The petitioners show to the court that that Army denied the claims in that affidavit. At this point, it became the duty of Buhari to produce the certificate from the Army and he failed to do so. In fact, Buhari never testified in court. Instead, his own witness testified against his interest upon their own questions. The petitioners discharged their burden of proof even beyond the threshold of the criminal law standard.
It is mindboggling that the court chose to descend into the arena and even went to shop for a defense for Buhari and thereby fabricated an explanation for the lies. One of the judges even called this ground an allegation of perjury.
The Court totally decided to be ignorant of the decision of the Supreme Court in *ABDULRAUF ABDULKADIR MODIBBO VS. MUSTAPHA USMAN & 2 ORS.* delivered on 30th July, 2019 wherein the meaning of FALSE DECLARATION was defined and the consequences/standard of proving same were established. They went on a voyage of inferences and imagined that Buhari truly submitted his certificates to the Army in 1961 even when his course mate clearly stated in open court that none of them gave any certificate to the Army. The judges chose to disregard these testimonies by saying that the witness was not in the position of making that determination. Remember, Buhari brought him in order to make the point that they submitted their certificate to the Army. So, this is the court, making overt efforts to defend Buhari.
Note that Buhari never claimed that his certificates were missing or that he is unaware of its whereabouts. He made a clear declaration in an affidavit that his certificates were with the Army. The Petitioners demonstrated that the Army have denied being in possession of the certificates. At this point, it becomes the duty of Buhari to make sure that the Army produces his certificates. He is making a positive assertion that a certificate exists, while the Petitioners asserted that it doesn’t. So, a negative assertion cannot be proved, it only needs to be stated. It is the duty of the person who asserts the positive to proof its existence. Buhari failed to do this and the Court applauded him for it for failing to produce his certificates from the Army for the inspection of the Court.
I will encourage Atiku to approach the Supreme Court not because he will get justice there but to prove to the world that Nigeria’s case is now totally hopeless whereby judges who ought to be the last hope of the common man now constitute themselves as businessmen ready to hand judgement to the most powerful.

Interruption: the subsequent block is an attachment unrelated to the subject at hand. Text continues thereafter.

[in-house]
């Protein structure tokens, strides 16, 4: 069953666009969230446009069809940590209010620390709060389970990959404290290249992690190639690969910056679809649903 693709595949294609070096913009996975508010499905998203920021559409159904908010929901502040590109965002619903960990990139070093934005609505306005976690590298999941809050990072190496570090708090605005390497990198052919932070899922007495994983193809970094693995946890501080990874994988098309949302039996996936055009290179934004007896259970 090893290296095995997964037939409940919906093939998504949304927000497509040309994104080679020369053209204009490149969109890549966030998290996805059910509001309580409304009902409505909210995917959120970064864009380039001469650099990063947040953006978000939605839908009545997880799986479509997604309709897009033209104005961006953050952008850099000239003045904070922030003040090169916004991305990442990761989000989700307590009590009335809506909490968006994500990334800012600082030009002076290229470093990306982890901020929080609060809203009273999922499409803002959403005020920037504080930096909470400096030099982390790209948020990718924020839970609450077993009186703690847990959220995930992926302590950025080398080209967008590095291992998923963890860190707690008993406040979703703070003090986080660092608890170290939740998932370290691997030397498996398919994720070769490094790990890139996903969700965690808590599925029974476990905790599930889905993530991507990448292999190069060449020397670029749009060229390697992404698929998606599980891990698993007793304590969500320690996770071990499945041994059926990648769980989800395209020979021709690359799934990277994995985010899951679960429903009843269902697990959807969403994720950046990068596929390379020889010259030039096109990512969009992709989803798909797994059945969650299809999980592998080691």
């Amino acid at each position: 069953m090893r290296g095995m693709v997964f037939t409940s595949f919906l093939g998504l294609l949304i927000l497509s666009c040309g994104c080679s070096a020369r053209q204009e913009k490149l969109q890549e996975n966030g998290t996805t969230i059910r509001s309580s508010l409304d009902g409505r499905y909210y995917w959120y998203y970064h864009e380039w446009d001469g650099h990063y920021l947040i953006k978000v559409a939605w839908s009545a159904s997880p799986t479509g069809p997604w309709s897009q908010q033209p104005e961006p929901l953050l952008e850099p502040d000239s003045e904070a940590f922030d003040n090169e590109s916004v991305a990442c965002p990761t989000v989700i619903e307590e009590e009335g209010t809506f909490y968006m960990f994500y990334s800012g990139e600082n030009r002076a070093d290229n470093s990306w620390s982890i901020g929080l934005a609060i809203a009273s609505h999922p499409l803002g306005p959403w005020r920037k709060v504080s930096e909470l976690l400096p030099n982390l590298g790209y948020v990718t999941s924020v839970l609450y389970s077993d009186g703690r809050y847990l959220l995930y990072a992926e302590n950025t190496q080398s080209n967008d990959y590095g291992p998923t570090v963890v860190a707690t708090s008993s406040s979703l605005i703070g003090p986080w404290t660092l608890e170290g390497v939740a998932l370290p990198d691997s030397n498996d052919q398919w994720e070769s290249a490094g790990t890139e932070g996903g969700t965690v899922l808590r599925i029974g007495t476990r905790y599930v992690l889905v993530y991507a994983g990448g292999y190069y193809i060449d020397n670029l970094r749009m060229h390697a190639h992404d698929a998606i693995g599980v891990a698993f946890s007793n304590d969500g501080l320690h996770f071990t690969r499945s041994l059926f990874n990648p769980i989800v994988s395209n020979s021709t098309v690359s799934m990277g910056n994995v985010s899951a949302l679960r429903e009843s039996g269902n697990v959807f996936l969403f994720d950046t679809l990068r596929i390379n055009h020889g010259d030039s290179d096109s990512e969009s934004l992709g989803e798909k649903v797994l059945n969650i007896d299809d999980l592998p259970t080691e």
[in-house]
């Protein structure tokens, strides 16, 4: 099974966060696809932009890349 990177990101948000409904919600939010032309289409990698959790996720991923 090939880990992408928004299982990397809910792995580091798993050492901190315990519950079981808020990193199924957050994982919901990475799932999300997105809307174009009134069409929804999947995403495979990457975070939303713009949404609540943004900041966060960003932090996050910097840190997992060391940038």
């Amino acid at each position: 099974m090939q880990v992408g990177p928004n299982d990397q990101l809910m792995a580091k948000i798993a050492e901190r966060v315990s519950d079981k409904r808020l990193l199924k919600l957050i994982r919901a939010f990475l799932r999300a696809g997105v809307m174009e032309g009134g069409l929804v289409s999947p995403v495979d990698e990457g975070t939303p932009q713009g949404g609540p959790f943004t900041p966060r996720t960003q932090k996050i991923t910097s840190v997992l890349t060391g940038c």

The tribunal never made any reference to the defense of any of the respondents in his judgement. It went on to obtain evidence that were never before the court and relied on same to dismiss the petition. They erroneously inferred that Buhari must have got a certificate before the Army recruited him in 1961, in spite of conflicting evidence of when exactly Buhari even joined the Army.
One of the judges told Nigeria that an old witness cannot lie, but forgot that the same witness had said Buhari was recruited into the Army in 1962. So, were the judges actually the 4th Respondents? Yes, they were and that was the reason for their unanimity of decision. They gave a judgement that is disconnect from the facts and laws placed before them.
How Nigeria got hit with a $9.6bn judgement debt
Nigeria has received a legal hiding after a UK court awarded a private company a $9.6 billion judgement debt against the West African nation. The ruling has generated significant attention in both domestic and international media. This is understandable given that the sum amounts to 20% of the country’s foreign reserves. This means it poses a significant threat to its economy.
The big question is: What went wrong? How did Nigeria end up in this costly situation? For the answer, we must look back to January 2010 and a gas supply contract that went horribly wrong.
On 11 January 2010 Process and Industrial Development (P&ID), a company based in the British Virgin Islands, signed a contract with the Federal Government of Nigeria. This contract is called a gas supply and processing agreement. Nigeria’s government agreed that, over a 20-year period, it would supply natural gas (wet gas) to P&ID’s production facility.
In return, P&ID would process the wet gas by removing natural gas liquids and return approximately 85% of it to the government in the form of lean gas. This lean gas was to be returned at no cost to the Nigerian government.